Doable, in theory... in practice it's a different story

Andy Corless

  • Doesn't take the p***, says it as it is!
Re: Mille Pennines 3rd July 2020
« Reply #1140 on: July 31, 2019, 06:31:54 pm »
              

Some members might have noticed that next year's Mille Pennines 1000 has wormed its way into the AUK calendar. A few practical details: 

EVENT

Distance: 1001 km
Ascent: 13850 metres
Category: BRM (Brevet de Randonneurs Mondiaux)

THE START

Start: Bispham, Lancashire
Date: Friday 03 July 2020
Time: 11:00 am

OVERVIEW

At 1001 km, with a predicted 13850 metres of climbing, the Mille Pennines 1000 is not the longest or toughest event in the AUK calendar, but it will certainly rank among the most challenging and probably one of the most memorable!

From Coast to Coast, up hill or down Dale, from the shores of Lake Windermere to the shores of Kielder Water, the Mille Pennines 1000 offers long-distance cyclists the chance to ride some of the most spectacular and breathtaking scenery of the Pennine chain all in one weekend!

I've managed to secure the outdoor centre at Askrigg, familiar to 2016 riders, to use as the central base for the first 2-nights (Friday & Saturday). The third night (Sunday) will likely be at Hardraw. There'll be a bag-drop to Askrigg! The intermediate controls will use commercial facilities.

In accordance with BRM regulations:

The overall time-limit will be 75 hours.

No rider will be credited with a finishing time under 33 hours, 22 minutes.

THE ROUTE

The route is essentially split into 4 stages, ridden over 4 days.

Stage 1 is 284 km from Bispham to Askrigg, taking in a circuit of the Lake District.

Stage 2 follows a 324 km circuit of the northern Pennines, as well as an incursion into southern Scotland. Next year's edition heads direct south from Langholm along the A7, cutting out the dog-leg to Lockerbie.

Stage 3 follows a 280 km circuit taking in the handlebar bending grades of the north Yorks' Moors.

Stage 4 is 113 km, passing through 3-peaks country and the Ribble Valley before a final run along the Fylde.

ENTER?

Entry fee: £57.40. When entering online, non AUK/CTC/CUK members will see £3 automatically added to include temporary membership for insurance purposes!

N.B. entry fees are non-refundable and will be taken at the time of entry! The entry fee won’t fluctuate during the course that entries remain open!

Event is likely to be over-subscribed so early entry advised!

Your confirmation email, usually received from PayPal immediately after entering and paying the event entry fee, guarantees you a place on the event! Online entrants will also usually receive e-mail confirmation of their entry from the organiser’s within 72-hours of entering!

** No SR or any other qualification required to ride this event! Entries are now being taken on a first come – first served basis! Entries will close when the entry field limit of 120 riders is reached! **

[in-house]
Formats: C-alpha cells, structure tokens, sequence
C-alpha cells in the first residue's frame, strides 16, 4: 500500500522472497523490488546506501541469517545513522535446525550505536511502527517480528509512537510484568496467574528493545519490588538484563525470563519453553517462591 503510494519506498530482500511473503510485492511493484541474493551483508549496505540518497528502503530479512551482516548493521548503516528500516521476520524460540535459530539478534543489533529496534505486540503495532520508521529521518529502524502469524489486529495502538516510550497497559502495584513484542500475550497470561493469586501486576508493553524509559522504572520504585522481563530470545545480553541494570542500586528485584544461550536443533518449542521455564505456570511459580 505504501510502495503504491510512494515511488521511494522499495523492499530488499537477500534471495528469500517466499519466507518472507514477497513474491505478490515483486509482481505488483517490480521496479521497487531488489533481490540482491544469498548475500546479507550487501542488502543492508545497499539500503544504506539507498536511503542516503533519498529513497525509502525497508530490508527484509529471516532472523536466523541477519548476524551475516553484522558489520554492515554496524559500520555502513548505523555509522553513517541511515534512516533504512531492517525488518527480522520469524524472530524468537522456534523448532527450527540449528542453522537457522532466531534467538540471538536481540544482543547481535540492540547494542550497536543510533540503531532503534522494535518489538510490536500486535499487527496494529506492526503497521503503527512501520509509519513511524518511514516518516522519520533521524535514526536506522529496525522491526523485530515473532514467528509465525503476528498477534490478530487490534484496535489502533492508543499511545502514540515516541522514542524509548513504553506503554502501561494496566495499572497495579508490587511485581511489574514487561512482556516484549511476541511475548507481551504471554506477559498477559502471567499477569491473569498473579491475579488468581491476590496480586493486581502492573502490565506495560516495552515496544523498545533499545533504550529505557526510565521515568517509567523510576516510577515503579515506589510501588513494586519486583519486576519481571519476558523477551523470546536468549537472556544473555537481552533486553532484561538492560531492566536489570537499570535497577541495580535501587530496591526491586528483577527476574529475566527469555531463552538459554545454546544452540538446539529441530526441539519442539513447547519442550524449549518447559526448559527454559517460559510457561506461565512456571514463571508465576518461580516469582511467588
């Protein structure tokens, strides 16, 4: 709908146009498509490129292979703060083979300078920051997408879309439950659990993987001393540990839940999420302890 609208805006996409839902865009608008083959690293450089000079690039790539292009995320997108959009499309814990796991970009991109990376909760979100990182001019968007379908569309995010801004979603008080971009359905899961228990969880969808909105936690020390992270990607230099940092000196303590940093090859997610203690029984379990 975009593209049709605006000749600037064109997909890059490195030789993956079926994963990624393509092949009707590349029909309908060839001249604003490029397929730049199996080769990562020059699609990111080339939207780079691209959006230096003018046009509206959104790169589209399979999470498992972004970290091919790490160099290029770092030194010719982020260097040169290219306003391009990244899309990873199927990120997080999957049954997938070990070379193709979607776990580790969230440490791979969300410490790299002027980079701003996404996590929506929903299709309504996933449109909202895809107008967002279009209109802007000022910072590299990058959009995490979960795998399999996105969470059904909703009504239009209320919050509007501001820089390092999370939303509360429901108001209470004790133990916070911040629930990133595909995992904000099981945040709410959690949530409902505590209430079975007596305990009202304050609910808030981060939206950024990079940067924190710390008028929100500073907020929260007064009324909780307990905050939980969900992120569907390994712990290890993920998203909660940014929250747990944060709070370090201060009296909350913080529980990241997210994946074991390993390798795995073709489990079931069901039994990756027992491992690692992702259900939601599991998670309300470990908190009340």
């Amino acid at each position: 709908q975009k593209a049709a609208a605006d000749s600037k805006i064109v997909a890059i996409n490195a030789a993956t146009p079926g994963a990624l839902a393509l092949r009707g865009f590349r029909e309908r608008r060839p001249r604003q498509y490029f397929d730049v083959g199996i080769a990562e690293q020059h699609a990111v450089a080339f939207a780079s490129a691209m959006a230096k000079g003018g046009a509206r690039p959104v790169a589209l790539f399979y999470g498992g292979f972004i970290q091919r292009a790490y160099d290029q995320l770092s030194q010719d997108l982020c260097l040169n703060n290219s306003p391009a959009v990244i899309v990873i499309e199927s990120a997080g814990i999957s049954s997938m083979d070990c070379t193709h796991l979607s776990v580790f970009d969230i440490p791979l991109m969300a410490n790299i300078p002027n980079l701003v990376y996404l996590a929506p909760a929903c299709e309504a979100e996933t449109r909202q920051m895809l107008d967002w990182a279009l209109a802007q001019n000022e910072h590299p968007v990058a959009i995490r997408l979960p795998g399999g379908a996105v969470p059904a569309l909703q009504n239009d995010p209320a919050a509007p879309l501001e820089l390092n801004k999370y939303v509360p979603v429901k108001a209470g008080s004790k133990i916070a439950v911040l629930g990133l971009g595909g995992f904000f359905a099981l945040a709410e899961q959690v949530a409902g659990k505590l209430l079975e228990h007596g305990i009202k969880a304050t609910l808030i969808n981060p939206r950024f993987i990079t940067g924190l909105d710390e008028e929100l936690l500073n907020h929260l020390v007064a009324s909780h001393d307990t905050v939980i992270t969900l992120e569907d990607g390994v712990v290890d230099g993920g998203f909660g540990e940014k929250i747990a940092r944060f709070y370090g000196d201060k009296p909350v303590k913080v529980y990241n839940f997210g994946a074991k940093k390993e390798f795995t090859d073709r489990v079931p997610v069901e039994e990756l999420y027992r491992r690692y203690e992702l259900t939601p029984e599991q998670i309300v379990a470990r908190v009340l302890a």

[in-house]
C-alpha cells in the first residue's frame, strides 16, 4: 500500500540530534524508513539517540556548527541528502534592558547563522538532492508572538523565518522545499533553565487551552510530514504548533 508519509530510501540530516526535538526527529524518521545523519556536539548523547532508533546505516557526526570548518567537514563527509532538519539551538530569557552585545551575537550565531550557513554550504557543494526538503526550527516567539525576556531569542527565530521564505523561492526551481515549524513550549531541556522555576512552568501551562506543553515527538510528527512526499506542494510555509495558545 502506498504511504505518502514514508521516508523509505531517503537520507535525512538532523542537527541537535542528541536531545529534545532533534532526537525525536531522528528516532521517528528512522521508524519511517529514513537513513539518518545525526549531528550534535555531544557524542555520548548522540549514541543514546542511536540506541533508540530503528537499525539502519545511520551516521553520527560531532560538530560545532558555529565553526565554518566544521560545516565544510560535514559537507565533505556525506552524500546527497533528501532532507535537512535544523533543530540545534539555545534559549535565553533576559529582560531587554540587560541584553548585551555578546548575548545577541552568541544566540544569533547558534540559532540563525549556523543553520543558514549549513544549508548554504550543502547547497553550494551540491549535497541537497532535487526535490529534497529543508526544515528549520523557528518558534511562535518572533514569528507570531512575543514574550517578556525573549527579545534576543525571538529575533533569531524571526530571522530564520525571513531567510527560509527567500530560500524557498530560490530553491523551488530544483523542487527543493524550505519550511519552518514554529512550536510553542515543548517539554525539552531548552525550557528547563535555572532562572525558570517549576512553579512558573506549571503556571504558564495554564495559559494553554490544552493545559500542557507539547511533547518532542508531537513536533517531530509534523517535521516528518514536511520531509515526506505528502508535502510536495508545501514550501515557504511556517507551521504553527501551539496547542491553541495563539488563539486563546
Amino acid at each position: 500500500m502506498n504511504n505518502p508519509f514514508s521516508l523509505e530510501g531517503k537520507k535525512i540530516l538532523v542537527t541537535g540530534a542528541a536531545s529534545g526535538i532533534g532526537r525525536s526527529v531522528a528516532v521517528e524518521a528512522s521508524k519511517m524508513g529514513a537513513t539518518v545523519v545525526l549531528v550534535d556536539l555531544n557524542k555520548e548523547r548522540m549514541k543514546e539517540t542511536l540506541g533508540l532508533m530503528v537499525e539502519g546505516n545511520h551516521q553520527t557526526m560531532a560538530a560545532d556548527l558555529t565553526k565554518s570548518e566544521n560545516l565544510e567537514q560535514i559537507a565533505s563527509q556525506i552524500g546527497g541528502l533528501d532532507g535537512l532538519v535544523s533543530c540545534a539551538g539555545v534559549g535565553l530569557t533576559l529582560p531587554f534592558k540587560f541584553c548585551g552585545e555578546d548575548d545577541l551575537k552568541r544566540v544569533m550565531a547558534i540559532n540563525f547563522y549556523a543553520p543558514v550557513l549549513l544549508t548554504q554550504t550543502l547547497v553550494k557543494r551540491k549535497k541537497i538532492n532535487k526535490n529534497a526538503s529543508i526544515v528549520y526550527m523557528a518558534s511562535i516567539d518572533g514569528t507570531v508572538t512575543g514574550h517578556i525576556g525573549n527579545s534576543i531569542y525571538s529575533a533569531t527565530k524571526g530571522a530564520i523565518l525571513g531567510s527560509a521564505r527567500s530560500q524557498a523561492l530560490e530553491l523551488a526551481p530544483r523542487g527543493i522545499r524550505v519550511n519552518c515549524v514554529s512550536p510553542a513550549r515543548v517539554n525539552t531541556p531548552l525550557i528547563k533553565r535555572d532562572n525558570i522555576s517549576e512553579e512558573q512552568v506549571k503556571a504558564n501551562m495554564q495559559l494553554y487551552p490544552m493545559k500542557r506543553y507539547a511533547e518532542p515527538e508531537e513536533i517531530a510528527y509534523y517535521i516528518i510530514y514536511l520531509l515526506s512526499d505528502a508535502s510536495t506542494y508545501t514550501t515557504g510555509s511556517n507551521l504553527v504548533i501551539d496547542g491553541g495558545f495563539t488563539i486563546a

Entry fee includes, but not limited to:

  • Brevet card with detailed route-sheet giving precise instructions
  • Validation with Audax UK (AUK) and Audax Club Parisien (ACP) for successful riders
  • Optional breakfast on the morning of the event (typically cereal/toast, tea/coffee/juice etc)
  • Bag drop to Askrigg (284 km & 608 km)
  • All food & drink consumed at the Askrigg control (284 km & 608 km), and at Hardraw (888 km)
  • Showers (towels provided) & sleeping facilities (mixture of bunk-beds & airbeds) at Askrigg & Hardraw
  • 3rd party insurance for UK based riders
  • Any photograph’s taken by the organiser/helpers during the event
  • Refreshments (typically sandwiches & cakes) at the finish at Bispham (1001 km)
  • Commemorative water-bottle and medal

Entry fee doesn't include:

  • Travel expenses incurred travelling to/from the event.
  • Hotel bookings for nights before, during or after the event.
  • Any travel expenses incurred due to you having to abandon the event (taxis, trains etc)
  • Spending money
  • Commemorative event jersey (typically £35 - £45)

Event website address:  http://millepenninesaudax.com/

AUK calendar webpage: http://www.aukweb.net/events/detail/20-62/

Entry webpage:  http://www.aukweb.net/events/enter/20-62/

Hope this of help for now!

Want to know more? Check out the Youtube videos from the 2016 edition below:

https://www.youtube.com/watch?v=YaTE_NRtL_A

https://www.youtube.com/watch?v=UBIU38fbiyA

Andy Corless
Organiser
Mille Pennines 1000

S2L

Re: Mille Pennines 3rd July 2020
« Reply #1141 on: August 01, 2019, 12:53:42 pm »
Having (successfully I should add) cycled up Wrynose pass last week, I am less optimistic about my chances... the descent back was even worse...  :o :o

I think I would need a triple chainset and 4 brakes

Re: Mille Pennines 3rd July 2020
« Reply #1142 on: August 01, 2019, 01:30:04 pm »
I see the 2020 event is up and very tempting, perfect time of the year for me.